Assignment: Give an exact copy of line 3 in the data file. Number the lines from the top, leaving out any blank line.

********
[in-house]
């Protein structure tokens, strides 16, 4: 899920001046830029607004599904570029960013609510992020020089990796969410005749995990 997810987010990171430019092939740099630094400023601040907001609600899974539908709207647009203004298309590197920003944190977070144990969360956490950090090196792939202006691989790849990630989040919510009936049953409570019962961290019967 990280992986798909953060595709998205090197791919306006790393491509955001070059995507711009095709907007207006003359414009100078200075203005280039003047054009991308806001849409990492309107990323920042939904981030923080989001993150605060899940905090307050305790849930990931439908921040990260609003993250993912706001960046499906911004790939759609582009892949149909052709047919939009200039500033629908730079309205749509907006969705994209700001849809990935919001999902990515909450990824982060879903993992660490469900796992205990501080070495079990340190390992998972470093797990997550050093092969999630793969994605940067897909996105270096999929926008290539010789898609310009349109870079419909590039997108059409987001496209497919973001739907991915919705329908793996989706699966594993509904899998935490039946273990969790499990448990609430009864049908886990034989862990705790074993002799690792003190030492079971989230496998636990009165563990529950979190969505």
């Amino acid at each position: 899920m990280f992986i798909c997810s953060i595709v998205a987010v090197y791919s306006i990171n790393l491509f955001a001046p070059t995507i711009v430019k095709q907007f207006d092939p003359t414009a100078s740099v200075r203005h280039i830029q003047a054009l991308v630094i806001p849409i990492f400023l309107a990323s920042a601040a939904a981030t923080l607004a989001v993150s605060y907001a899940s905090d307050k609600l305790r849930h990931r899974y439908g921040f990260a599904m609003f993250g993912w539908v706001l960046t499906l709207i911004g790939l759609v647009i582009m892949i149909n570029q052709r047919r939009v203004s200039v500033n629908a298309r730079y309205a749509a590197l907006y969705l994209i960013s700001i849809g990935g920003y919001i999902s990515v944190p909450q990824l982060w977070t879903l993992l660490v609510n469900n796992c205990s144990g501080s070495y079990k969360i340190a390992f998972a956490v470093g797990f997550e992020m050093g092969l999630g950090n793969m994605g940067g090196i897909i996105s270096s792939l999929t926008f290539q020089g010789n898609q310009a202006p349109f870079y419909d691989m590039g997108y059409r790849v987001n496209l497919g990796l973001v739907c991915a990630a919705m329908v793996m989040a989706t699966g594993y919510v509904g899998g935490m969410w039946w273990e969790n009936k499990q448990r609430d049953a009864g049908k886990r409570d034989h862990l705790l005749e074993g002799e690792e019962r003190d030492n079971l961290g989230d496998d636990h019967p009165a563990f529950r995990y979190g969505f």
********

């Amino acid at each position: 899920m990280f992986i798909c997810s953060i595709v998205a987010v090197y791919s306006i990171n790393l491509f955001a001046p070059t995507i711009v430019k095709q907007f207006d092939p003359t414009a100078s740099v200075r203005h280039i830029q003047a054009l991308v630094i806001p849409i990492f400023l309107a990323s920042a601040a939904a981030t923080l607004a989001v993150s605060y907001a899940s905090d307050k609600l305790r849930h990931r899974y439908g921040f990260a599904m609003f993250g993912w539908v706001l960046t499906l709207i911004g790939l759609v647009i582009m892949i149909n570029q052709r047919r939009v203004s200039v500033n629908a298309r730079y309205a749509a590197l907006y969705l994209i960013s700001i849809g990935g920003y919001i999902s990515v944190p909450q990824l982060w977070t879903l993992l660490v609510n469900n796992c205990s144990g501080s070495y079990k969360i340190a390992f998972a956490v470093g797990f997550e992020m050093g092969l999630g950090n793969m994605g940067g090196i897909i996105s270096s792939l999929t926008f290539q020089g010789n898609q310009a202006p349109f870079y419909d691989m590039g997108y059409r790849v987001n496209l497919g990796l973001v739907c991915a990630a919705m329908v793996m989040a989706t699966g594993y919510v509904g899998g935490m969410w039946w273990e969790n009936k499990q448990r609430d049953a009864g049908k886990r409570d034989h862990l705790l005749e074993g002799e690792e019962r003190d030492n079971l961290g989230d496998d636990h019967p009165a563990f529950r995990y979190g969505f």